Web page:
“We went from supercomputers in a basement somewhere to desktops and the Internet. The result is exponentially greater than the sum of its parts…. There’s money to be made from generating electricity. Everyone should have a chance to reap those economic benefits.”

From four producers to 800

Embracing distributed generation moved German electric production from four big utilities in the year 2000, when legislation launching the Energiewende was enacted, to more than 800 mostly small producers today.

Germany now has nearly one-third of the world’s installed solar capacity even though, as Davidson observes, it lies across latitudes giving it a level of sunniness similar to Alaska’s (most of it lies north of Bemidji, for that matter). On average, electric bills are slightly lower than here, $108 compared to $110, with the renewable “premium” contributing about 11 percent.

Challenges remain. As electric demand rises and distribution disperses, the Germans need to build a lot of new transmission lines (so do we). It needs to find better ways of storing sun and wind power between the time it’s generated and the time it’s used (so do we). It needs to build more natural-gas-powered “peaking” plants to cover periods of highest demand (so do we). It needs to figure out interconnections with a complicated European grid beyond its borders (the one problem we don’t share).

But throughout the book, Davidson’s hosts refer to these challenges as the inevitable tasks of an important and worthy transition, a path to a system that is not just a set of substitutes but immeasurably better. To my ear that distinguishes them from America’s advocates of business-as-usual, who never seem to tire of explaining to us that renewables can’t be a significant source of power, that we can’t avoid building a new fleet of nuke plants, that the path ahead is so difficult it’s just too daunting to start. …

So the Germans’ just-do-it attitude may be another key reason that their nation, so comparable to ours in living standard, industrial base, economic system and culture, has raced so far ahead in making the changes all Americans realize, in our heart of hearts, are ultimately inevitable. But I’ll highlight just one more: The Germans haven’t wasted political energy on one particularly pointless argument. As Davidson writes:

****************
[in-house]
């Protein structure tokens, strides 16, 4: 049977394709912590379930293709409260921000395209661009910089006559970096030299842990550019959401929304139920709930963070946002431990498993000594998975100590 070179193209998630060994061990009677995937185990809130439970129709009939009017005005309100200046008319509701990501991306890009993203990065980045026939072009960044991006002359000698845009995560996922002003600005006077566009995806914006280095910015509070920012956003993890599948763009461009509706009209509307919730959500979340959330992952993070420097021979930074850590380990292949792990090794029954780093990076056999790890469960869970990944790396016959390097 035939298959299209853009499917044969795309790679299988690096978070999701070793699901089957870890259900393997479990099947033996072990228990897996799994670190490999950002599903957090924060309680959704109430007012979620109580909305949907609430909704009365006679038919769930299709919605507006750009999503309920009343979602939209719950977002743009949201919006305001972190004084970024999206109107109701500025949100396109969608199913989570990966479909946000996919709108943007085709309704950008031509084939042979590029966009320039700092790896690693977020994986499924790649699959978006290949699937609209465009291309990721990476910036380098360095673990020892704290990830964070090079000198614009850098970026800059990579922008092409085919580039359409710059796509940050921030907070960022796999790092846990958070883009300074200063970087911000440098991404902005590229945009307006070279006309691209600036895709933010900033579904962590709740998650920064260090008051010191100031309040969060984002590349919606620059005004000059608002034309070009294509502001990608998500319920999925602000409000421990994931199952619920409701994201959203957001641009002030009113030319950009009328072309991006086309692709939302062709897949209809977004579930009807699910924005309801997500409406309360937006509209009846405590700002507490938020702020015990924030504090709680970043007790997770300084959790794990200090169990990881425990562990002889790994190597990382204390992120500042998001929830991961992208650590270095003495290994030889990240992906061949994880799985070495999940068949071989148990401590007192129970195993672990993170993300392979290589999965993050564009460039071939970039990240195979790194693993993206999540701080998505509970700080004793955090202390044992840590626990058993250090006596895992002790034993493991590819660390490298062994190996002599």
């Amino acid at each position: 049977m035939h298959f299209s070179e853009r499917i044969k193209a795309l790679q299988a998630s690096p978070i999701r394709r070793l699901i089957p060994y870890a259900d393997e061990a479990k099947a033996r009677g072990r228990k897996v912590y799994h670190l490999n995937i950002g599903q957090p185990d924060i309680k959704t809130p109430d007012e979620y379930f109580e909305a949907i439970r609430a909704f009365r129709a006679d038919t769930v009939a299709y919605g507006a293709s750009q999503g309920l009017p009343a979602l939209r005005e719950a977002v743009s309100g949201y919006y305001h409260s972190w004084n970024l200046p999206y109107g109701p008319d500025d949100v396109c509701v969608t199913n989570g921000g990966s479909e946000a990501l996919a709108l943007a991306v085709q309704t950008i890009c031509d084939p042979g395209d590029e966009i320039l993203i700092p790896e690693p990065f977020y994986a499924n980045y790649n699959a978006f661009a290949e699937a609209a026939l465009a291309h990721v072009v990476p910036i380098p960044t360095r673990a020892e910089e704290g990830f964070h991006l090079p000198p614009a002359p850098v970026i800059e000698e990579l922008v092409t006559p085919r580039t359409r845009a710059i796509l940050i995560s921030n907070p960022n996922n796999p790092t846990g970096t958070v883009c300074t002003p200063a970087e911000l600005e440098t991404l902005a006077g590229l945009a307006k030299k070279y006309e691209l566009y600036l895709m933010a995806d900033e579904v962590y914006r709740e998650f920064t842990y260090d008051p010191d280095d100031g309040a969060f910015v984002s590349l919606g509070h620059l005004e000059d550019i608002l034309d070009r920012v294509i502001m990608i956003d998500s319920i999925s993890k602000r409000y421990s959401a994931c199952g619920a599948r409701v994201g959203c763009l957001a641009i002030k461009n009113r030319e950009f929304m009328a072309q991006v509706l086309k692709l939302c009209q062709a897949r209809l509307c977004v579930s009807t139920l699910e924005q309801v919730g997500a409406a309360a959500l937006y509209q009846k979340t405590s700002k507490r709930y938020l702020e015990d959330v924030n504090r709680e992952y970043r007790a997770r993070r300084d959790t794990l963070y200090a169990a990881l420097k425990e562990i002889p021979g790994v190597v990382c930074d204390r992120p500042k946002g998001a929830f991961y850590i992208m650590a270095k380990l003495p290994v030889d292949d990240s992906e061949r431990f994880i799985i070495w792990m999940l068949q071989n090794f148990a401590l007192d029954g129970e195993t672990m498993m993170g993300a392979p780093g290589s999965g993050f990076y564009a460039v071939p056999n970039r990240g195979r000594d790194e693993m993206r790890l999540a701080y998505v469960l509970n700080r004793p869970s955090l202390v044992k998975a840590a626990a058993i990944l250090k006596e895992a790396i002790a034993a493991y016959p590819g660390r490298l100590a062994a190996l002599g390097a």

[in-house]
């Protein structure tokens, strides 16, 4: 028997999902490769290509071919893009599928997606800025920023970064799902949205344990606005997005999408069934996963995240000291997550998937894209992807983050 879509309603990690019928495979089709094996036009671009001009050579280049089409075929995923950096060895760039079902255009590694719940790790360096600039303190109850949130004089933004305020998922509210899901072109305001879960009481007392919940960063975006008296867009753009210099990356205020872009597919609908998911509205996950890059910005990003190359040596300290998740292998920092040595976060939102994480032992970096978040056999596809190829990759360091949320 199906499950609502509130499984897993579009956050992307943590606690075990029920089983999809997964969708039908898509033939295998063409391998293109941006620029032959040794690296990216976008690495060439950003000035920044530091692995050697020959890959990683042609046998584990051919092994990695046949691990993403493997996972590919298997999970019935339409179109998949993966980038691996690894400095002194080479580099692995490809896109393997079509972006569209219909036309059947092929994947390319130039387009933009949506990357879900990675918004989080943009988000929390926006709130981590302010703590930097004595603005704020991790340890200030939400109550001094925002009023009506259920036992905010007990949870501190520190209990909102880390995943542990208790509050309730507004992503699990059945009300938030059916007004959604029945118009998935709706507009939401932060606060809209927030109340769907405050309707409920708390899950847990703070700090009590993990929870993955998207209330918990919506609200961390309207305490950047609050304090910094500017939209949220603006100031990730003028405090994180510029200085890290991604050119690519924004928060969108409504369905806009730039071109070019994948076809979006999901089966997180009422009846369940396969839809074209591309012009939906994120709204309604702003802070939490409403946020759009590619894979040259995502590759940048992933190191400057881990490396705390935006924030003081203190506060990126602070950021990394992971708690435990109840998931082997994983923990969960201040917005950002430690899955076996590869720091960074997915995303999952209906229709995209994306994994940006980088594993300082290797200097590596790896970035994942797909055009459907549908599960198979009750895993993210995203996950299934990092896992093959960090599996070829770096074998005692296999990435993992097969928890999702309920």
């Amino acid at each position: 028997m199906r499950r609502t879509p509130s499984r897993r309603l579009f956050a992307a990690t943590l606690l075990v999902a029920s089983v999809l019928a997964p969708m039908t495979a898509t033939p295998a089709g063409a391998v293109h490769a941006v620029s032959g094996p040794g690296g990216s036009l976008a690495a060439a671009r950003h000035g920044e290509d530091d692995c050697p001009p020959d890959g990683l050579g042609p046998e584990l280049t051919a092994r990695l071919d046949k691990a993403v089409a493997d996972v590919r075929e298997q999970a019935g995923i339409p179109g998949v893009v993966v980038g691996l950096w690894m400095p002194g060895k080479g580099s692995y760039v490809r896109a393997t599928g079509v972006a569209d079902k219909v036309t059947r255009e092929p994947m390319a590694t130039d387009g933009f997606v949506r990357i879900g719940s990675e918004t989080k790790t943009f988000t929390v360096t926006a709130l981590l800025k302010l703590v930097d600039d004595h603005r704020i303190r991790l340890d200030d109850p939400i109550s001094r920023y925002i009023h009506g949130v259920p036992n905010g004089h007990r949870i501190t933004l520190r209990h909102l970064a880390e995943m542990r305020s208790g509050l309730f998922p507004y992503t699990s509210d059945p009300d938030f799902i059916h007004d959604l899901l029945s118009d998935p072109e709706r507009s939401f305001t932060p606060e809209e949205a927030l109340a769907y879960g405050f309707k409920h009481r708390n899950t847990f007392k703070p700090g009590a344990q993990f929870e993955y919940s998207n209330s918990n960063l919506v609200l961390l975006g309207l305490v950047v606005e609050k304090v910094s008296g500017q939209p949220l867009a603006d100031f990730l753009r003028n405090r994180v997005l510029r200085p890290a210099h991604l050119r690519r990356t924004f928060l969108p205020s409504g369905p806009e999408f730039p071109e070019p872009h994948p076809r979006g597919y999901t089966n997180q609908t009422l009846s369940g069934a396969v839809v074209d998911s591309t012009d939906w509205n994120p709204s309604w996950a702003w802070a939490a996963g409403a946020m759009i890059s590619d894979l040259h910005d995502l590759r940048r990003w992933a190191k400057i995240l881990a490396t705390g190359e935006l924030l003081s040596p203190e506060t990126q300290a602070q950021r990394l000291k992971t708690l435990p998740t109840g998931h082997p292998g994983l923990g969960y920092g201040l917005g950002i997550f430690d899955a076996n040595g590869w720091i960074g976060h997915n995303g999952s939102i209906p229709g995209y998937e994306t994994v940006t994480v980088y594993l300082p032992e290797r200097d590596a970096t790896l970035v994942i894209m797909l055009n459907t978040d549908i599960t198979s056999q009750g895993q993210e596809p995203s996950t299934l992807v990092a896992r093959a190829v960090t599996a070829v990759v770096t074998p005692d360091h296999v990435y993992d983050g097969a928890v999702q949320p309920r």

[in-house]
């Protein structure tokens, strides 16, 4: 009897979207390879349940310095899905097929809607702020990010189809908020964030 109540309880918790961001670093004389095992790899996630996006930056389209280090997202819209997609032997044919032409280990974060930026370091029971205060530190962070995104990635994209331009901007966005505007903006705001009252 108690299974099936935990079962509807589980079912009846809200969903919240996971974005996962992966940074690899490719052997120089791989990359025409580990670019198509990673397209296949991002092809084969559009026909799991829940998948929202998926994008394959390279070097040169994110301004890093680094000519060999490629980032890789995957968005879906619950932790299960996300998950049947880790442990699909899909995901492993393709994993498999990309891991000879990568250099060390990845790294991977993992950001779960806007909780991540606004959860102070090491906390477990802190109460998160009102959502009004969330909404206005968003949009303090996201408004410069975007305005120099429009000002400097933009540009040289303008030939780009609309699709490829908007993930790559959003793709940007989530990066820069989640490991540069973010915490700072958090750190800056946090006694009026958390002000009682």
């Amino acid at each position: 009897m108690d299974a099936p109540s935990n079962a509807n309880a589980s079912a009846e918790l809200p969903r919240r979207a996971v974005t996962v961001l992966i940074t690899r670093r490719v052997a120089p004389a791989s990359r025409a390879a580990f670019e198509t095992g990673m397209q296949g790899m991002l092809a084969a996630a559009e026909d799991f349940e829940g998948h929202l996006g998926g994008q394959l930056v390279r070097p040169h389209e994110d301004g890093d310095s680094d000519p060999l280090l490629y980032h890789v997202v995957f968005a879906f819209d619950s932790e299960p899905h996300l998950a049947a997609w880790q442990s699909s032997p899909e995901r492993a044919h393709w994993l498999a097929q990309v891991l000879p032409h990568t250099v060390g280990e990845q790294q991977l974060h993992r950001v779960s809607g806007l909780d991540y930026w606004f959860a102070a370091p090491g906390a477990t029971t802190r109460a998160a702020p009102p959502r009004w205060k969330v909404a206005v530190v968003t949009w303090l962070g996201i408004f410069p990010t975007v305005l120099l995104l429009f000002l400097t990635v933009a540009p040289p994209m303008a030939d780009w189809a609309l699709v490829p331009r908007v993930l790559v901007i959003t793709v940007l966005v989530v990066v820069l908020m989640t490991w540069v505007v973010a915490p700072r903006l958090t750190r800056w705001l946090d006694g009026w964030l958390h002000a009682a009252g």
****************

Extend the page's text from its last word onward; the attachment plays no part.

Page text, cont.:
Such a massive power shift may sound impossible to those of us from the United States, where giant oil and coal corporations control the energy industry and the very idea of human-caused climate change is still hotly contested. Here in Germany, that debate is long over. A dozen years of growing public support have driven all major political parties to endorse the Energiewende. If a member of parliament called climate change a hoax or said that its cause is unknown, he or she would be laughed out of office.

Comments (5)

  1. Submitted by rolf westgard on 11/15/2012 - 01:01 pm.

    Germany and the solar power scam

    Germany is the poster country for PV solar, and it has some of the highest electric rates in Europe.
    This is compounded for customers as four major German utilities and the Federal Network Agency have announced that they are raising the surcharge that customers pay on their utility bills to fund renewable energy by a steep 47% next year, from € 3.592 c/kWh now to 5.277 c/kWh.  This is to cover the increasing proportion from renewables and the fact that the utilities are obliged to pay for each high cost renewable kwh much more than they can sell it for.  Utilities charge most customers the renewable energy sources (EEG) surcharge or “Umlage” to cover the difference.
    Germany’s solar program is costing taxpayers and rate payers more than $10 billion a year in subsidies. Germany gets about 3-4% of its electric power from solar. In the U.S. in 2011 solar provided one tenth of 1% of our electric demand.
    Jurgen Grossmann, the CEO of the Germany’s largest utility RWE, recently said the subsidization of solar energy in Germany was as useful as “growing pineapples in Alaska.'”
    The US Energy Information Administration recently studied the total cost of various fuels for electric power. Solar comes in at the top with off shore wind at 22 cents/kwh. That’s 3 times natural gas and about twice nuclear.

    • Submitted by Paul Bolstad on 11/15/2012 - 09:55 pm.

      Almost all studies on costs don’t include externalities…

      ….so any comparison is apples to oranges unless you do. The list is long, and the costs huge for fossil-fuel based electricity, even before factoring in the costs associated with global warming.